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Opening the doors

OSGi Alliance opens up on specifications

Chris Mayer
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For more than a decade, the doors were closed on OSGi specification development to the public. Now, the OSGi Alliance are welcoming feedback from onlookers.

The OSGi Alliance has given the green light to a new more transparent development process, allowing non-members to comment immediately on specifications.

By allowing immediate discussion on drafts, the OSGi hope to generate greater adoption in the modular framework, as well as improving the standardisation process. The Alliance’s repository of active RFCs and RFP is now viewable through a GitHub mirror, while non-members are encouraged to submit feedback through the OSGi Bugzilla.

The public can comment immediately on requests for comments (RFCs) and proposals (RFPs) on OSGI specifications. While developers will be allowed to air their views (or possibly grievances), the bulk of the technical work, such as approving specifications still falls on OSGi Alliance members.

The OSGi framework has become the most recognisable module system for Java, gaining prominence in large-scale distributed and embedded environments thanks to the creation of the OSGi Alliance in 1999. OSGi components are now ubiquitous in the software industry, featuring in projects such as the Eclipse IDE, the Spring Framework and numerous application servers.

While those at Oracle struggle to implement a modular architecture for Java (which was last year deferred until 2015 at the earliest), OSGi provides an alternative for those looking for dynamism.

The move puts the OSGi Alliance on a par with other open source organisations such as the Apache Foundation and Eclipse Foundation. Mike Milinkovich, Eclipse’s executive director has already given his blessing, telling eWEEK, “the days of closed-door standards development are over.”

Back in 2011,  the inner workings of the Java Community Process were disclosed to the public thanks to JSR 348, making it easier to track changes to license and create greater openness in elections.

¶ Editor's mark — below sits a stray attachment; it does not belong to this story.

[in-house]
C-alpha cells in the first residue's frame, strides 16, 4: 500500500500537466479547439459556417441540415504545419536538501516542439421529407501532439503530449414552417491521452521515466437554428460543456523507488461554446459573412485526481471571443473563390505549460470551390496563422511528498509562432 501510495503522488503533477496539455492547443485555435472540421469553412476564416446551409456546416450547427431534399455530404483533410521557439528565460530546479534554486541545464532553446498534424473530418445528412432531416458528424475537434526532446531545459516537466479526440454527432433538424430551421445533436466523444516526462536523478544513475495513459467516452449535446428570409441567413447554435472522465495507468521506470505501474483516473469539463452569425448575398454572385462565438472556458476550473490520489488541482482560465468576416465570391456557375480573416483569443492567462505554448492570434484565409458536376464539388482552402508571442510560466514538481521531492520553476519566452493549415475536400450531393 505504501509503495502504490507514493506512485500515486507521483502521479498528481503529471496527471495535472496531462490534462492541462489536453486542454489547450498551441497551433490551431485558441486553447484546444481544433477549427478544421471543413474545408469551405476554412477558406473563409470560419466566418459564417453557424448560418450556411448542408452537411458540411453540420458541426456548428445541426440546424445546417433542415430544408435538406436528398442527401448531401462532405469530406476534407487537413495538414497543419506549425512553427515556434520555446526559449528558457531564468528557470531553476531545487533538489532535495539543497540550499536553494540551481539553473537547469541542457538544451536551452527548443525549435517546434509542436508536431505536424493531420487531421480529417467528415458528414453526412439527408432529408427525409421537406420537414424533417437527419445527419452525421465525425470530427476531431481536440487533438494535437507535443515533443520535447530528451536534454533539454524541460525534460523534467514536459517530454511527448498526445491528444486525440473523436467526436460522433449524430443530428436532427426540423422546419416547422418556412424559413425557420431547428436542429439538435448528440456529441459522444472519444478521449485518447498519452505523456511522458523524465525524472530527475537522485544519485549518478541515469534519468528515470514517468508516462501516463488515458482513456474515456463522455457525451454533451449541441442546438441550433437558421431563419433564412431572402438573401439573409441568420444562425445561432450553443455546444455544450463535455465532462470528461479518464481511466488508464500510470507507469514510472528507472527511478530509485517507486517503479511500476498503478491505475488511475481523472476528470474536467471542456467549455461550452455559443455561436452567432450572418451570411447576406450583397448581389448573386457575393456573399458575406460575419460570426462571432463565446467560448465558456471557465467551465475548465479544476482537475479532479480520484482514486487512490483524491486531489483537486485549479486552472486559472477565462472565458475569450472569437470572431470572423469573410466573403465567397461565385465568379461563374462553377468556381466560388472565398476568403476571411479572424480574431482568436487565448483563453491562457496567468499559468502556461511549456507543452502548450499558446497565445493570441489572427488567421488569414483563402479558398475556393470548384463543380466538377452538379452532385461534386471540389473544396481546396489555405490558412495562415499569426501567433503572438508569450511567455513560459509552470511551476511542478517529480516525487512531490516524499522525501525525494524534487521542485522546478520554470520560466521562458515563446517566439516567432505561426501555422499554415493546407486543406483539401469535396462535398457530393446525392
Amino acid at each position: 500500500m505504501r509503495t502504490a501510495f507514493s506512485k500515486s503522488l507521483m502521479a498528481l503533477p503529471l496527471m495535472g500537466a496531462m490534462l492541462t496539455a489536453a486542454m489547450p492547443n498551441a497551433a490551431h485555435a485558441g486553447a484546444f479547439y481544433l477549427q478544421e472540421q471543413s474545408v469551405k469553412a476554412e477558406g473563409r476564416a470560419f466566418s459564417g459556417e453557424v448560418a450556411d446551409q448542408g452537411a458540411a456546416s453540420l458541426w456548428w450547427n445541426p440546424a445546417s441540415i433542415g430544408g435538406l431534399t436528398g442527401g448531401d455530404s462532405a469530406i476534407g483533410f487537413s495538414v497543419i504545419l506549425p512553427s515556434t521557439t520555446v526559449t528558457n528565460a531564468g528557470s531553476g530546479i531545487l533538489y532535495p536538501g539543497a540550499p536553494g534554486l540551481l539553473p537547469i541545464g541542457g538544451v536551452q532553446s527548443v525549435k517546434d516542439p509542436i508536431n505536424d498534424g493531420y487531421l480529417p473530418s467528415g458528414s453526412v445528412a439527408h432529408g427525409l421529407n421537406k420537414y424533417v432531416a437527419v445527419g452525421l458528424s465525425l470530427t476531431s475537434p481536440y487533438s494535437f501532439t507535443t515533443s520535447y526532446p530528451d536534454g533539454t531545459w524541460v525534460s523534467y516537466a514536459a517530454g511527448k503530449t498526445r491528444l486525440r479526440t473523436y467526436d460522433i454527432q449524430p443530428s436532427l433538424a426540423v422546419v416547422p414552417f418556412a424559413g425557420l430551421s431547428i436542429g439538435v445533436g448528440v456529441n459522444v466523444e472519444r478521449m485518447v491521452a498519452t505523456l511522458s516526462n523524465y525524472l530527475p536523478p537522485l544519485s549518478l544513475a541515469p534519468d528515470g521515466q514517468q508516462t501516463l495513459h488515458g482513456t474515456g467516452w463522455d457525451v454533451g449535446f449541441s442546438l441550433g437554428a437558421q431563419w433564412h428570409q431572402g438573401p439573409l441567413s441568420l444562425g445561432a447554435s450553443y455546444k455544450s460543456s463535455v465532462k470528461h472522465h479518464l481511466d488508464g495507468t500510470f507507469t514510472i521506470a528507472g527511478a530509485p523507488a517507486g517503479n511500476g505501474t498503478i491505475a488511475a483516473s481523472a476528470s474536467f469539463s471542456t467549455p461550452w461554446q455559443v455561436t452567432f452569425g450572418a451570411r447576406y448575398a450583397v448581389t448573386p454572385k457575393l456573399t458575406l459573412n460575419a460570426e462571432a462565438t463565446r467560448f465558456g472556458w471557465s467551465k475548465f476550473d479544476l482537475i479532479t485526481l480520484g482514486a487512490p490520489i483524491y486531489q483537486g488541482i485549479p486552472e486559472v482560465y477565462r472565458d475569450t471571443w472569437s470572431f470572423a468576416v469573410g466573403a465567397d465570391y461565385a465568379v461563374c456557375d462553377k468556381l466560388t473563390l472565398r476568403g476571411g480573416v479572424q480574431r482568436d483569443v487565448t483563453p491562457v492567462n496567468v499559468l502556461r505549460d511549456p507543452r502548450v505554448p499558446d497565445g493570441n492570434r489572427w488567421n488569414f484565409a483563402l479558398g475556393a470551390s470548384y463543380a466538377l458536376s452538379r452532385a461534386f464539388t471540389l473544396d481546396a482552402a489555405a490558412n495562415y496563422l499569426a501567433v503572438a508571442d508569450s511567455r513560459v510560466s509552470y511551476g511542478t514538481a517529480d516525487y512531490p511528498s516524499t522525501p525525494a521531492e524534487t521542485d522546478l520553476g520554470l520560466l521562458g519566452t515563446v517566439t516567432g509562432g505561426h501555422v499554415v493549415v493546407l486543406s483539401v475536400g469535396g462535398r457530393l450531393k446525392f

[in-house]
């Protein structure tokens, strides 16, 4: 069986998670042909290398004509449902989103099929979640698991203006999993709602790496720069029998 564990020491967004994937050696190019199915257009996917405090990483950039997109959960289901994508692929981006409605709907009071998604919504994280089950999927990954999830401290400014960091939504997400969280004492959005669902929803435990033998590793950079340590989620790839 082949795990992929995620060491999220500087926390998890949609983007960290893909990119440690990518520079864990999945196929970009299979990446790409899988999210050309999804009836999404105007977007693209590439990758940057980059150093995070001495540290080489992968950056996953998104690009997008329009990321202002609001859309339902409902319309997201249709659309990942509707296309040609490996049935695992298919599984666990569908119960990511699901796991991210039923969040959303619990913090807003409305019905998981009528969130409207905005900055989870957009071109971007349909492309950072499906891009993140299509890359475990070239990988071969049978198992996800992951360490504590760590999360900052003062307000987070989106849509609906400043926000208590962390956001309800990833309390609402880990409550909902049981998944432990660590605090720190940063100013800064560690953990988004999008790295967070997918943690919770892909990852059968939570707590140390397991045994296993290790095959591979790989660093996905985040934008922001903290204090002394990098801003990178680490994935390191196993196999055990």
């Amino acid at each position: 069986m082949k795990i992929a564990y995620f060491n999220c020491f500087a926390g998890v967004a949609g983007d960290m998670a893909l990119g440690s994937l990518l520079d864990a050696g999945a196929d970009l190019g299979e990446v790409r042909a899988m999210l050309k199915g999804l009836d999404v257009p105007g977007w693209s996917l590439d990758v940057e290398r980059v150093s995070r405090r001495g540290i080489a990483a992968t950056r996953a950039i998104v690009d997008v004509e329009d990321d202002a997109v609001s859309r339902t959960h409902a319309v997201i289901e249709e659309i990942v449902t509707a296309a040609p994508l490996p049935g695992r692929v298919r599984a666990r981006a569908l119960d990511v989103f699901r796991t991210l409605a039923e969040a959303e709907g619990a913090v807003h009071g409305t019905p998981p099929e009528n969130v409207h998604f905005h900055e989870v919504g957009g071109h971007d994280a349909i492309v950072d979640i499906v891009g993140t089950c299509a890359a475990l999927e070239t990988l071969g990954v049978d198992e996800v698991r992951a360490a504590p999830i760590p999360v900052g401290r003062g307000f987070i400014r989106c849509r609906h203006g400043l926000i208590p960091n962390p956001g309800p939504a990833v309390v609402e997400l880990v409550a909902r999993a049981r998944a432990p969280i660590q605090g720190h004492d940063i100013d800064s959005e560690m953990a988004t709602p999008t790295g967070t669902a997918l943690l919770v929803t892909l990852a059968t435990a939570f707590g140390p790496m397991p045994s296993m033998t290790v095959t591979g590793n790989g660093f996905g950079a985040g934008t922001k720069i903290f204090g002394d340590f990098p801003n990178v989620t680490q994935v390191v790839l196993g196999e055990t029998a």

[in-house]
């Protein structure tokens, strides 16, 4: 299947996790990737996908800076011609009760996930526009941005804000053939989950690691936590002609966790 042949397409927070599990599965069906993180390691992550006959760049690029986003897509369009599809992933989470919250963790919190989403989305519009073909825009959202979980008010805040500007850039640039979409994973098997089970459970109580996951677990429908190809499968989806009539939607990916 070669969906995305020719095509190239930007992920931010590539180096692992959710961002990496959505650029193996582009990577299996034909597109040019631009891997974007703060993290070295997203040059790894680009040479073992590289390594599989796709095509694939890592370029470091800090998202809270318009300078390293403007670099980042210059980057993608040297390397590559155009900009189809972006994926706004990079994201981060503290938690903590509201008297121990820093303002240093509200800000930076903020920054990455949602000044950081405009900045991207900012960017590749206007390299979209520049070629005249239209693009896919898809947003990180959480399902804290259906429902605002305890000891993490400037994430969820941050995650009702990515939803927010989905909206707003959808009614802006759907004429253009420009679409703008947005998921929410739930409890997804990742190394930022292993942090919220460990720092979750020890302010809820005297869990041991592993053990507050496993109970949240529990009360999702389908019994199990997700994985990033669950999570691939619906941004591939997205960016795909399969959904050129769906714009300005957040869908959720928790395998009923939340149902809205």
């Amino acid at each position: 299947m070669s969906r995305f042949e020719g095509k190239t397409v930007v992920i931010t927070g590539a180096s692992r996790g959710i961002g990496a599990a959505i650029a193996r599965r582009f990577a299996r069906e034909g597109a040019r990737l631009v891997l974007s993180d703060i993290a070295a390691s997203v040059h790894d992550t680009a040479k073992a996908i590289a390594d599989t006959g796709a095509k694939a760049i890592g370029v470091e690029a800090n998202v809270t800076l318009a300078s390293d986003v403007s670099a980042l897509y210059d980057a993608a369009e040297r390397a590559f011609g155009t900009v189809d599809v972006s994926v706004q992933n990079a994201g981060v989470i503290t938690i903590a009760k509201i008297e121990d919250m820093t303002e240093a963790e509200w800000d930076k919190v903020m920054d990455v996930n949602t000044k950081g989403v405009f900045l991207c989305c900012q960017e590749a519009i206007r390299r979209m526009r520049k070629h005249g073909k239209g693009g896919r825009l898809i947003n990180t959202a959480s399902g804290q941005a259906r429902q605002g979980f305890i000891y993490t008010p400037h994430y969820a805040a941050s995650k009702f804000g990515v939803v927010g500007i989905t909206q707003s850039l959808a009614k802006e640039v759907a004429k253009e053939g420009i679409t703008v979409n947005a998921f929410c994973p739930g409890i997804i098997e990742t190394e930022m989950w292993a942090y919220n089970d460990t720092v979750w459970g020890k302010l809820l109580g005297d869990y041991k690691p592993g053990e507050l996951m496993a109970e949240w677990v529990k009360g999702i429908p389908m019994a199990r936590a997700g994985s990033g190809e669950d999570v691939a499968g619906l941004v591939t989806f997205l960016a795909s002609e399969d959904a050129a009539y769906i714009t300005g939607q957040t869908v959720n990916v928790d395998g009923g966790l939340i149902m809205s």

“We anticipate a ripple effect in OSGi adoption as more third-party standards organizations reference OSGi specifications in their implementations and the alliance may include more IP-based comments in its final specifications,” said Dan Bandera, OSGi Alliance president in a statement.

Another decision which may foster greater adoption, at least at the enterprise level, is the return of Peter Kriens, the former OSGi Alliance director. Kriens left the organisation in 2012 to get “back in the trenches” but has rejoined to help drive adoption. Speaking to InfoQ in July, Kriens said:

The most important thing for OSGi is to drive adoption by grass roots efforts. This is clearly one of the goals of my work for the OSGi Alliance. By making it easier to get started with OSGi for the most common cases we hope to increase knowledge of OSGi and show the benefits of the service model. A lot of developers love the architecture of OSGi, it is the getting started part that throws them off I think.

Given that Kriens spent 11 years at the helm of OSGi, it’s fair to say that he knows the biggest challenge for the OSGi framework. Although present in many projects critical to developers, usage of OSGi has yet to really trickle down to the wider Java community. Complexity continues to hinder its progress, but greater visibility should invite more developers to help craft the module framework’s direction.

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